Romania is a mid-size country located in Eastern Europe. With a population of more than 21 million, Romania joined the European Union in 2007, which symbolized the important transition that the country underwent from communism to a free market economy. Today, Romania’s US$400 billion dollar gross domestic product is divided into 5% agriculture, 41% manufacturing industry, and 54% services. However, due to Romania’s vast territory and rural population, more than one-fourth of the national labor force is employed within the agricultural industry. Amongst Romania’s top agricultural products are wheat, corn, barley, sunflower seeds, and potatoes. Even though the country’s main trade partners are fellow EU member states, Romania’s privileged geographic location allows for convenient access routes to other Eastern European nations, such as Russia and the Ukraine, as well as Asian markets.
The possibility of better economic relationships between Russia and the Western nations, due to the good disposition of politicians such as President-elect Trump and French presidential candidate François Fillon, could represent an important trade opportunity for Romania. This article explores the status of agricultural and cattle markets in Romania.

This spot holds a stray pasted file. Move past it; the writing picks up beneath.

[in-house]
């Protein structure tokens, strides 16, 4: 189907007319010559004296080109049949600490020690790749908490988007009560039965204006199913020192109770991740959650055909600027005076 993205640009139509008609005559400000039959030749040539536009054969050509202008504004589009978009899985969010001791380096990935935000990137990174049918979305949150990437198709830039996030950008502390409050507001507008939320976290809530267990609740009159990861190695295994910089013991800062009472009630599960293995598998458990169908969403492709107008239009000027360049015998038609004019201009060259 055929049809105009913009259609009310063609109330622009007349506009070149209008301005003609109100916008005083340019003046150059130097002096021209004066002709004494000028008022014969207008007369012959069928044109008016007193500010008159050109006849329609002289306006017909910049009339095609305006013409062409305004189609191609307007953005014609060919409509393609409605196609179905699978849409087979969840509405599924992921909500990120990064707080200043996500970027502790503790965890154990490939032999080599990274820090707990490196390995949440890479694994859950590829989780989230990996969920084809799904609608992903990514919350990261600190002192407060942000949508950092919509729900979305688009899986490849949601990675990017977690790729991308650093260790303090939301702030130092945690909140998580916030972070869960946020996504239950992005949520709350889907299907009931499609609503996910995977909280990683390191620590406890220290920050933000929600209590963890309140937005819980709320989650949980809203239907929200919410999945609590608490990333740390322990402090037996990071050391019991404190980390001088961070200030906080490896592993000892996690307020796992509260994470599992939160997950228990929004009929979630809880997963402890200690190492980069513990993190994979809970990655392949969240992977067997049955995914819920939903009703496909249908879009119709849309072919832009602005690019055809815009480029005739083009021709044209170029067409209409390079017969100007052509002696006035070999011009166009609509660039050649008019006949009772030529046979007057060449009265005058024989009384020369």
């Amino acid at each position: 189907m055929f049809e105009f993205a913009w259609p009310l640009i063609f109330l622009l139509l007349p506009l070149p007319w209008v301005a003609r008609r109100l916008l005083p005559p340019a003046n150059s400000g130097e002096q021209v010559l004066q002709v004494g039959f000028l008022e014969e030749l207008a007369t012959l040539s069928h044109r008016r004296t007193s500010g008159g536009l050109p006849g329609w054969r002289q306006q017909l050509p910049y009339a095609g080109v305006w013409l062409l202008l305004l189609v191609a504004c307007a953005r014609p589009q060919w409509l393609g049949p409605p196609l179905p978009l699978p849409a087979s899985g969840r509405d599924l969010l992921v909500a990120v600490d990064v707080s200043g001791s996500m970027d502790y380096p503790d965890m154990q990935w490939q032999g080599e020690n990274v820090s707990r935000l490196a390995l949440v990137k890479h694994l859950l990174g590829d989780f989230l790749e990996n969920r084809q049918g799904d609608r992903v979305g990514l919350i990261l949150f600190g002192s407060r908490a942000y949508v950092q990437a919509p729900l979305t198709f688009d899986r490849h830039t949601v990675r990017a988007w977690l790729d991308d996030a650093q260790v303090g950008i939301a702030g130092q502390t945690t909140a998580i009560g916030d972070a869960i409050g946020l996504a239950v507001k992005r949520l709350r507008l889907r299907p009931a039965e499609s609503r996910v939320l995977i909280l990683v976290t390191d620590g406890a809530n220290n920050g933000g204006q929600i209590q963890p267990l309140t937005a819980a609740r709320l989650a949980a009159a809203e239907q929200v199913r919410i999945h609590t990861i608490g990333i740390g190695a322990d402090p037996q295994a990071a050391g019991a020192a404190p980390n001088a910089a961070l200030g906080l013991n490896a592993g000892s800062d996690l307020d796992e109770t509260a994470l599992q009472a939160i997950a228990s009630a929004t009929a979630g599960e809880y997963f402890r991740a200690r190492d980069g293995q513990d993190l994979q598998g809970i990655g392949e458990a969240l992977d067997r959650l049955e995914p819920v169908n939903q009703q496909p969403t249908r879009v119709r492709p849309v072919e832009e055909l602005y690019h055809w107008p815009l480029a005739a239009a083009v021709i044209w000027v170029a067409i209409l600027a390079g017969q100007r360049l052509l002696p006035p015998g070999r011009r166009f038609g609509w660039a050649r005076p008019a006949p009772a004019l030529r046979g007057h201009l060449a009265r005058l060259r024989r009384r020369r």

Trade and Agricultural Production in Romania
Since 2011, the amount of head of cattle within the Romanian agricultural industry has been growing steadily, totaling 2.1 million head during 2015. Because Romania lacks the appropriate processing equipment and technology to export meat ready for consumer purchase in large quantities, its industry focuses on the export of live cattle, particularly young bulls and calves. Most of these Romanian exports are destined for Mediterranean nations, such as Croatia, Italy, Spain, Greece, and Lebanon. This trade pattern represents good regional integration as well as use of Romania’s maritime outlet into the Black Sea. Furthermore, because of Romania’s key maritime route towards the Mediterranean, Turkey is becoming an increasingly significant trade partner.
In terms of beef production, for 2016, Romania is expected to produce a total 100.000 metric tons of beef, most of which will be consumed domestically. Meanwhile, during the same time-period, the country should import some 43.000 metric tons of beef and export about 16.000. When it comes to pork meat, Romania’s production is much more significant, totaling some 445.000 metric tons during 2016. At the same time, the domestic consumption of pork meat within Romania is much higher, accounting for more than 670.000 metric tons for 2016. Therefore, pork meat imports during 2016 are estimated at 275.000 metric tons, while exports should only account for 45.000 metric tons.
Finally, Romania’s meat industry benefits from incentives and subsidies under the EU’s Common Agricultural Policy (CAP). Under the CAP, agricultural producers have access to several types of incentives. One of these incentives is known as direct payments, which are attributed to producers that abide by EU standards of sustainability and whose production contribute to long-term plans for their respective sector within the common market. Another subsidy scheme is a quota system, which serves to incentivize specific crops, such as cotton or cereals, as determined by the national as well as EU governments.